The Bishop of Huntingdon, Dr David Thomson, has had the opportunity to minister to people with disabilities, including people with autism, for most of his working life, and is now working to do more structural things within the diocese. A seminar, with Ms Memmott, for lay and ordained ministers has been held. Ms MacMillan and her colleague, the Revd Jonathan Evens, will be holding a training day, “Unlocking Gates, Opening Gifts”, for the diocese of Ely, in the autumn.
HEREFORD CATHEDRALStanbury Chapel at Hereford Cathedral, “a safe space for people to retreat to if they feel overwhelmed”
It is important, Dr Thomson says, that the Church positively welcome those who are different, and “see value in giving ourselves to their situation, knowing that they will give themselves to us. It reverses a dynamic where we are transactional with one another, which is ‘What can I get from you? . . . And, if I get enough, then perhaps I will allow you to get something from me.’ This is a model where each person takes joy in giving to the other person, and delights in one another.”
He sees a connection between this mutuality and the Trinitarian theological term perichoresis: “It’s the dance of the Trinity, in which each person of the Trinity is going round the other one, so that the actual DNA of God is always to be in community. It’s a lovely model of the Church. I know we have a history of viewing people with differences in a very negative way, and feeling threatened by them. It’s good for us to be paving the way for building a God-shaped community here.”
There are people with many learning styles to be found in congregations, he says. “I’m sure I’m guilty, as a preacher, of perhaps staying within my own comfort zone, my own groove. It’s really helpful if people say, ‘Can we have a bit less theology in there?’ or ‘Can you explain that a bit more?’
“So, if I’m off on one of my fancies in preaching, using metaphor on metaphor and simile on simile, I need to stop and think and tell myself, ‘David, you’ve lost yourself, let alone the congregation and some on the autistic spectrum.’ There’s a particular need, perhaps, for some of the people on the spectrum, but what it alerts us to is something that is good for all of us to be doing.”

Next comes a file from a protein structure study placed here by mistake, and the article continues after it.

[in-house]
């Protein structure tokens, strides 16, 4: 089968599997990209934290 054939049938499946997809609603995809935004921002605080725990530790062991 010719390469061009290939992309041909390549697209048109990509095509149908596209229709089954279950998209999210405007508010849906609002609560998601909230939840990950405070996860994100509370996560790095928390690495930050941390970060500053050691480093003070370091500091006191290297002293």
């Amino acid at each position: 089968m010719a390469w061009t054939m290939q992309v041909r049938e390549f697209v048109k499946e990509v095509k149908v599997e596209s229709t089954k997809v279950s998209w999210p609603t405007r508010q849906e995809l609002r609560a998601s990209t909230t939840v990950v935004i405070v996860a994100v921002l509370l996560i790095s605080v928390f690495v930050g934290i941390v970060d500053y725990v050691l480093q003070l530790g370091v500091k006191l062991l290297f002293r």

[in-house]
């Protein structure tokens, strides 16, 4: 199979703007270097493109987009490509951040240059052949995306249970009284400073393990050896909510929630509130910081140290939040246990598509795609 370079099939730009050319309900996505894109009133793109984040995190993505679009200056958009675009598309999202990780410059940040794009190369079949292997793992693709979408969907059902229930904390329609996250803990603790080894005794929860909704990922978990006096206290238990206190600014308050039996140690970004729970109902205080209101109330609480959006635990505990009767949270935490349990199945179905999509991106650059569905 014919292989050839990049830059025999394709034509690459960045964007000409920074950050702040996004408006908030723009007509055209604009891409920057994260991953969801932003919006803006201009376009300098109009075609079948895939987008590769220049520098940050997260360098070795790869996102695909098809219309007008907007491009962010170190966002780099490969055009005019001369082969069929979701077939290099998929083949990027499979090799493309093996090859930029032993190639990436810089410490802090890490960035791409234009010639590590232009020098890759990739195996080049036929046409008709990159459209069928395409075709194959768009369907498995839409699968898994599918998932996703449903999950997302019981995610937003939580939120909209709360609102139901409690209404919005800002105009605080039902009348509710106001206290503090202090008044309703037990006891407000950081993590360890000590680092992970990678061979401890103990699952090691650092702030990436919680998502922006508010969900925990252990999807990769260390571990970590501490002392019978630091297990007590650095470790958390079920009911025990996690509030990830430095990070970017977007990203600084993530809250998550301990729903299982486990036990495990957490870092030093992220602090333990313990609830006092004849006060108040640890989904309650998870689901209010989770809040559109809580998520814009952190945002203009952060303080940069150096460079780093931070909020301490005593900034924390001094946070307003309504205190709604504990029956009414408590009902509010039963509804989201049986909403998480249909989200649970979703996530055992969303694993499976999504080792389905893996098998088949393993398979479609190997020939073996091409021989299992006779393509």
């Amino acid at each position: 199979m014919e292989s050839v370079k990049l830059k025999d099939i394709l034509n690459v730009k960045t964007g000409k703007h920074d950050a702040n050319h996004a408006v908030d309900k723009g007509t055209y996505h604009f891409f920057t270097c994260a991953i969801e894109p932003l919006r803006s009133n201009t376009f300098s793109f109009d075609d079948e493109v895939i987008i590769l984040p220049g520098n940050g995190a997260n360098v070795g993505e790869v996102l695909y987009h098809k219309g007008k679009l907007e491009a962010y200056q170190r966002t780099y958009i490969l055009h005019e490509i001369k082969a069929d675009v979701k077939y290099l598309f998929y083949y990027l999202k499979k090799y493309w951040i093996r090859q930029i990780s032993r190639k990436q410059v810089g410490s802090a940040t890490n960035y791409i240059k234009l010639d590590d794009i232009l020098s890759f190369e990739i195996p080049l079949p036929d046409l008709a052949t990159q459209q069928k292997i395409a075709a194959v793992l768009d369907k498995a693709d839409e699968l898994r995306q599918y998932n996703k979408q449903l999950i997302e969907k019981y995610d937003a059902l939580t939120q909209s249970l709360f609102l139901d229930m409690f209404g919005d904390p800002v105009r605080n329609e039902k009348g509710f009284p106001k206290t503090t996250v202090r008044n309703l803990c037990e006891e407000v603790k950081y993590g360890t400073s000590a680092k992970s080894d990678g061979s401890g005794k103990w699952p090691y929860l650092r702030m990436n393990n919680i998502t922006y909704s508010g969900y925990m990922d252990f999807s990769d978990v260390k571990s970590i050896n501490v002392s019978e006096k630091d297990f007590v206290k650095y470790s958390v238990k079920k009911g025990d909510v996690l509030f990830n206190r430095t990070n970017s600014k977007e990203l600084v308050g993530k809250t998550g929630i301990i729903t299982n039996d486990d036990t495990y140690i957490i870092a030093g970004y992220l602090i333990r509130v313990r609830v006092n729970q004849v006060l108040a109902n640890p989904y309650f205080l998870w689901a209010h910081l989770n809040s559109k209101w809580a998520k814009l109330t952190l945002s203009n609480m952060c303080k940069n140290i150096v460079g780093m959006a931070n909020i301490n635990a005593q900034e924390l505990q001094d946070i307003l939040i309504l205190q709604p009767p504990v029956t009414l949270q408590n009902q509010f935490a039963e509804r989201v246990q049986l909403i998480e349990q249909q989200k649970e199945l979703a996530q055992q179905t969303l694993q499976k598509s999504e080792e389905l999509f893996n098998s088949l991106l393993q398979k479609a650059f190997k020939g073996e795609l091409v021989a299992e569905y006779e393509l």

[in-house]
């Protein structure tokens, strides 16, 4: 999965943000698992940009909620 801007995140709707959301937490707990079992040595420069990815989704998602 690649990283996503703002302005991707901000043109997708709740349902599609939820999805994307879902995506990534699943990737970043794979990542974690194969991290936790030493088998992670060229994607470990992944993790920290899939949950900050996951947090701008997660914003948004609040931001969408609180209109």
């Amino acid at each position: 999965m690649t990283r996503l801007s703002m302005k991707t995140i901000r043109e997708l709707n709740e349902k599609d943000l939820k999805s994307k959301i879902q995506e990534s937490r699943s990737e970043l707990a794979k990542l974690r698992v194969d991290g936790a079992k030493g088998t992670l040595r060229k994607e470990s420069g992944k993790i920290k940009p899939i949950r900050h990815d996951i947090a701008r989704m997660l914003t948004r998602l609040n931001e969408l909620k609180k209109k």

STATISTICS collected in Oxford diocese — where research has been carried out for the past eight years — will confirm that churches that are autism-accessible are growing at a phenomenal rate, Ms Memmott says, “and not just from autistic people, but from being accessible. People can get in there, knowing they can move around without colliding with each other, and, all of a sudden, they relax.”
Good things are happening, too, in places such as Hereford Cathedral, where the Autism Quiet Hour — now simply called the Cathedral Quiet Hour — is in place. Hereford’s Accessibility Officer, Sarah Hollingdale, describes how a participant in a focus group on accessibility (part of the Heritage Lottery Fund Eastern Cloisters Project) explained that what she loved about the cathedral was the calm and the peace — but, she said, it was frustrating that the quiet times were hard to predict.
The cathedral held its first Cathedral Quiet Hour two weeks later, as part of Autism Awareness Week, and won wholehearted approval from the Chapter. “We actually do very little,” she says. “The joy of the Quiet Hours is that visitors are free to come in and to remain completely anonymous if they wish.
“We do, of course, provide resources which will be helpful to people on the autistic spectrum, such as ear defenders and maps. The maps have been specially designed to mark all our chapels clearly, as they function as safe spaces for people to retreat to if they feel overwhelmed. And our local National Autism Society office also helped us create Social Stories [comic-strip conversations to help people with autism develop greater social understanding] for people to read before they come, and these are available on our website.
“The ease of putting on these Cathedral Quiet Hours cannot be overstated; yet the difference it made to our local community was fantastic. We also discovered that they were appreciated by those who struggled with sensory overload for other reasons.
“Peace and quiet is something that churches often have in abundance. Sometimes, we overlook how valuable that quiet is, and how much it is appreciated by those on the autistic spectrum.”
Calling from the Edge is available as a free download: www.inclusive-church.org.
Oxford diocese’s guidelines, “Welcoming Autistic People into the Church and Community”, can be found at www.oxford.anglican.org.